On June 12, 1862, continuing supply needs required Brackett to dispatch Major Hector J. Humphrey with four companies of the Ninth Illinois Cavalry and thirty-six wagons to gather corn and bacon rumored to be at Waddell’s farm. Attacked by Confederates near the farm, Humphrey quickly called for reinforcements. Brackett rapidly moved forward with artillery and two companies from Bowen’s Cavalry Battalion. Deploying the artillery on the road near the farm, Brackett placed his troopers to the right in a cotton field, exchanging a couple of rounds with the Confederates before charging forward with sabers drawn. Scattering the Rebels, Brackett advanced while firing on Waddell’s building. Filling the wagons with the needed supplies, the Federals counted some twenty-eight Confederates as killed, wounded, and prisoners, including a private and a captain identified as members of Hooker’s Company. Brackett reported one Union man prisoner and twelve wounded. Union surgeon Dr. Charles Brackett noted that besides men from Hooker’s company, some men from Brigadier General M. Jeff Thompson’s command were also taken prisoner. Furthermore, Dr. Brackett reports that the Federal soldier taken prisoner was found shot with fifteen rounds on June 15.
While no formal Confederate report has been located of this event, a letter was published in the Arkansas True Democrat describing the event differently. A man named only as Knox reported that the Confederates, under Lieutenant Colonel Andrew Bell Burleson of the Twelfth Texas Cavalry, were greatly outnumbered in the engagement, with some sixty Confederates fighting 600 Federals. According to Knox, the Confederates lost only one killed and two taken prisoner. The Federals’ count included five men killed and twelve wounded. Knox also spent several lines of the letter attacking Brackett, calling him a “mean villain and negro thief” and referring to his regiment as “convicts from the Illinois penitentiary.”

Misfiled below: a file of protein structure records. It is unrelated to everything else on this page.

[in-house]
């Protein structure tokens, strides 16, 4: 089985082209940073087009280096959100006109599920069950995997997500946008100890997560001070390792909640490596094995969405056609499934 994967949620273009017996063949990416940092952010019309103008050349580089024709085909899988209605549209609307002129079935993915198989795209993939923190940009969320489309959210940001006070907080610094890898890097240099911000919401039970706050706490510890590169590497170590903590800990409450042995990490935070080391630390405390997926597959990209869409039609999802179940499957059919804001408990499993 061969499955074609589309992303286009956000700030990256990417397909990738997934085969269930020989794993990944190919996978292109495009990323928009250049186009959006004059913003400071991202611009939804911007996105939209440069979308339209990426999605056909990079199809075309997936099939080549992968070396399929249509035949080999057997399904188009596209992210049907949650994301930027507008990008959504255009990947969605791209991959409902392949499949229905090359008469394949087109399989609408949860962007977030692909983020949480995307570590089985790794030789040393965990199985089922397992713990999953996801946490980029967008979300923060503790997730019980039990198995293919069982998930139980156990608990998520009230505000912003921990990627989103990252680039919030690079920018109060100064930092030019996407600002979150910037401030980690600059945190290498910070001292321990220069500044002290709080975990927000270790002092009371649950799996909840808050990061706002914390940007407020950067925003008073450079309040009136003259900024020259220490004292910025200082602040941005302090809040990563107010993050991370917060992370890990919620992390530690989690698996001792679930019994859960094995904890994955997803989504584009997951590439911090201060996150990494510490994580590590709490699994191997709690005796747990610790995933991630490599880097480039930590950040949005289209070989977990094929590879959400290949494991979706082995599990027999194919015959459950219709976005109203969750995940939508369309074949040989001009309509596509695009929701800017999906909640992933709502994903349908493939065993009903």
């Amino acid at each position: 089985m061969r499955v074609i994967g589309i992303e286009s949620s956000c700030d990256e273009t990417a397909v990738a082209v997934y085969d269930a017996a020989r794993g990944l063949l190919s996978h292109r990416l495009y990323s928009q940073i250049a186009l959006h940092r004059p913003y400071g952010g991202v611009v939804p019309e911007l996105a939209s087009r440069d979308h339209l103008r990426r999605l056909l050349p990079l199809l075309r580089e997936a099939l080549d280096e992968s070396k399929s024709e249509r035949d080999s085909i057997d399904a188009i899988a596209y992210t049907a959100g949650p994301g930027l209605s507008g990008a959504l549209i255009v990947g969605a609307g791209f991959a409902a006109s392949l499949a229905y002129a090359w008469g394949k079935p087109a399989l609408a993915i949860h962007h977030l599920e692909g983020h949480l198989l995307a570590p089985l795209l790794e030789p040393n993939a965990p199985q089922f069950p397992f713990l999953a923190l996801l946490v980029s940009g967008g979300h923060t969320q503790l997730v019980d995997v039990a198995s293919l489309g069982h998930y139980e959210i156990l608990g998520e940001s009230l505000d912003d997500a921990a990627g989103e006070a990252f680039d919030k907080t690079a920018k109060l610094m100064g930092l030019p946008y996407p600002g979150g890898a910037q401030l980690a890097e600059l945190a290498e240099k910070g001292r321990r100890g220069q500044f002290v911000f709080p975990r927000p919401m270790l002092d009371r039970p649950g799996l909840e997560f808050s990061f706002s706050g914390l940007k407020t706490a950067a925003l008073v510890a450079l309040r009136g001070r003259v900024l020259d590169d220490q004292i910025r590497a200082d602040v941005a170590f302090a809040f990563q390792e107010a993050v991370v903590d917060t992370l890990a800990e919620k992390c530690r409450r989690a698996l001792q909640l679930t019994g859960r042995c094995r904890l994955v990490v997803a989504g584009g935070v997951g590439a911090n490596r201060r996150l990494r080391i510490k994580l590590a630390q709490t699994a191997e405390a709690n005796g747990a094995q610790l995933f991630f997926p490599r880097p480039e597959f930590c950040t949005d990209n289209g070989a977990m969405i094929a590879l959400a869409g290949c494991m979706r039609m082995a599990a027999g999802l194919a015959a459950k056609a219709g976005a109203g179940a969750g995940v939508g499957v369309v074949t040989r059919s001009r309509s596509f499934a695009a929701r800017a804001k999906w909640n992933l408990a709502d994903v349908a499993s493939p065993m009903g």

While the reports show different opinions about the statistics of the Skirmish at Waddell’s Farm, the most important factor is that the Union forces in Jacksonport were temporarily resupplied. Toward the end of June, supply issues forced more combat in Jackson County, such as the Skirmish at Stewart’s Plantation on June 27, 1862. Overall, supply and communication problems eventually forced Curtis to abandon his position in late June. After a taxing march south, Curtis’s army marched into Helena (Phillips County) on July 12, 1862.
For additional information:
The War of the Rebellion: A Compilation of the Official Records of the Union and Confederate Armies. Series I, Vol. 13, pp. 122–123. Washington DC: Government Printing Office, 1891.
Watson, Lady Elizabeth. Fight and Survive: A History of Jackson County, Arkansas in the Civil War. Conway, AR: River Road Press, 1974.
Wheaton, James W. Surgeon on Horseback: The Missouri and Arkansas Journal and Letters of Dr. Charles Brackett of Rochester, Indiana, 1861–1863. Carmel: Guild Press of Indiana, Inc., 1998.
Derek Allen Clements
Black River Technical College